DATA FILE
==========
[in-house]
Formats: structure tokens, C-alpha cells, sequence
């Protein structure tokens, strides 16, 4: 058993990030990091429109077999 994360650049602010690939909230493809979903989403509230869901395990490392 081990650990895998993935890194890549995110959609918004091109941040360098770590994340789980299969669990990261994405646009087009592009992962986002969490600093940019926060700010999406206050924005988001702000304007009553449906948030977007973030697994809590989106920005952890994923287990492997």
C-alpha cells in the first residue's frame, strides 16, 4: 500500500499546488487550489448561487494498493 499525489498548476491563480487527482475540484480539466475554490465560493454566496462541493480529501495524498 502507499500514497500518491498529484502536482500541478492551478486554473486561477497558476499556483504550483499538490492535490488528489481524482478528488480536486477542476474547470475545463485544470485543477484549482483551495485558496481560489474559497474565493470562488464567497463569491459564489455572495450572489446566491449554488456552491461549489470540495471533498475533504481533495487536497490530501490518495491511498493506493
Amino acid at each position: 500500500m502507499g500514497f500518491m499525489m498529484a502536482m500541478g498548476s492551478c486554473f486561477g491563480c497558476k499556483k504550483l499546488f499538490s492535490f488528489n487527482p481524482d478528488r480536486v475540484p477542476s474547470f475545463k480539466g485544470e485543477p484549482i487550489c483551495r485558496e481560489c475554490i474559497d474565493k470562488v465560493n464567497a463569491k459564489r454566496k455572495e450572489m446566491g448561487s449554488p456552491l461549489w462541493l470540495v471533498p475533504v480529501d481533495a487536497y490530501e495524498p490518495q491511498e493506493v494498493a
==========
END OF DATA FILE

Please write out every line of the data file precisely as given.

[in-house]
Formats: structure tokens, C-alpha cells, sequence
């Protein structure tokens, strides 16, 4: 058993990030990091429109077999 994360650049602010690939909230493809979903989403509230869901395990490392 081990650990895998993935890194890549995110959609918004091109941040360098770590994340789980299969669990990261994405646009087009592009992962986002969490600093940019926060700010999406206050924005988001702000304007009553449906948030977007973030697994809590989106920005952890994923287990492997």
C-alpha cells in the first residue's frame, strides 16, 4: 500500500499546488487550489448561487494498493 499525489498548476491563480487527482475540484480539466475554490465560493454566496462541493480529501495524498 502507499500514497500518491498529484502536482500541478492551478486554473486561477497558476499556483504550483499538490492535490488528489481524482478528488480536486477542476474547470475545463485544470485543477484549482483551495485558496481560489474559497474565493470562488464567497463569491459564489455572495450572489446566491449554488456552491461549489470540495471533498475533504481533495487536497490530501490518495491511498493506493
Amino acid at each position: 500500500m502507499g500514497f500518491m499525489m498529484a502536482m500541478g498548476s492551478c486554473f486561477g491563480c497558476k499556483k504550483l499546488f499538490s492535490f488528489n487527482p481524482d478528488r480536486v475540484p477542476s474547470f475545463k480539466g485544470e485543477p484549482i487550489c483551495r485558496e481560489c475554490i474559497d474565493k470562488v465560493n464567497a463569491k459564489r454566496k455572495e450572489m446566491g448561487s449554488p456552491l461549489w462541493l470540495v471533498p475533504v480529501d481533495a487536497y490530501e495524498p490518495q491511498e493506493v494498493a